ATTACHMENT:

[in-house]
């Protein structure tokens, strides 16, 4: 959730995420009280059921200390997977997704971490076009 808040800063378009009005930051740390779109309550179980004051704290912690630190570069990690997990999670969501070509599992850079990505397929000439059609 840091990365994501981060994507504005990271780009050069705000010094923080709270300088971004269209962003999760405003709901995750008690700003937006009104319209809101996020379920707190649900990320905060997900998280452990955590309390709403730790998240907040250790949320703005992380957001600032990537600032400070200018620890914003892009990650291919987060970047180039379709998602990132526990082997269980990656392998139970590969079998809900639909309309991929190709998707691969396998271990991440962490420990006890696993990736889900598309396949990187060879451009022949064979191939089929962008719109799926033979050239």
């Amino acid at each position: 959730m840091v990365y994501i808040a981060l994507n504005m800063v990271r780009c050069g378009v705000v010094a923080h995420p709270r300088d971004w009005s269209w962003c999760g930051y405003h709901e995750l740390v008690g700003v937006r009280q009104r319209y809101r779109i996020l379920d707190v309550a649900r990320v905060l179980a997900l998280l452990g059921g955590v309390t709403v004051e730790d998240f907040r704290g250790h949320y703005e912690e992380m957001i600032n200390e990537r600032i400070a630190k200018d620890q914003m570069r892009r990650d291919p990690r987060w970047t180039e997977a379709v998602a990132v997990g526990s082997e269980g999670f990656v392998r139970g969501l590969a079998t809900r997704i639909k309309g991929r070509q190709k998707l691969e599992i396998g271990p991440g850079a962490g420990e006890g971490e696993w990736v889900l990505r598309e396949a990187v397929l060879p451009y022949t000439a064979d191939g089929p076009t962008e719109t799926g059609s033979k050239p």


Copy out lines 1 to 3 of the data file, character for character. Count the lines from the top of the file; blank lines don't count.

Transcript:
[in-house]
């Protein structure tokens, strides 16, 4: 959730995420009280059921200390997977997704971490076009 808040800063378009009005930051740390779109309550179980004051704290912690630190570069990690997990999670969501070509599992850079990505397929000439059609 840091990365994501981060994507504005990271780009050069705000010094923080709270300088971004269209962003999760405003709901995750008690700003937006009104319209809101996020379920707190649900990320905060997900998280452990955590309390709403730790998240907040250790949320703005992380957001600032990537600032400070200018620890914003892009990650291919987060970047180039379709998602990132526990082997269980990656392998139970590969079998809900639909309309991929190709998707691969396998271990991440962490420990006890696993990736889900598309396949990187060879451009022949064979191939089929962008719109799926033979050239």
């Amino acid at each position: 959730m840091v990365y994501i808040a981060l994507n504005m800063v990271r780009c050069g378009v705000v010094a923080h995420p709270r300088d971004w009005s269209w962003c999760g930051y405003h709901e995750l740390v008690g700003v937006r009280q009104r319209y809101r779109i996020l379920d707190v309550a649900r990320v905060l179980a997900l998280l452990g059921g955590v309390t709403v004051e730790d998240f907040r704290g250790h949320y703005e912690e992380m957001i600032n200390e990537r600032i400070a630190k200018d620890q914003m570069r892009r990650d291919p990690r987060w970047t180039e997977a379709v998602a990132v997990g526990s082997e269980g999670f990656v392998r139970g969501l590969a079998t809900r997704i639909k309309g991929r070509q190709k998707l691969e599992i396998g271990p991440g850079a962490g420990e006890g971490e696993w990736v889900l990505r598309e396949a990187v397929l060879p451009y022949t000439a064979d191939g089929p076009t962008e719109t799926g059609s033979k050239p």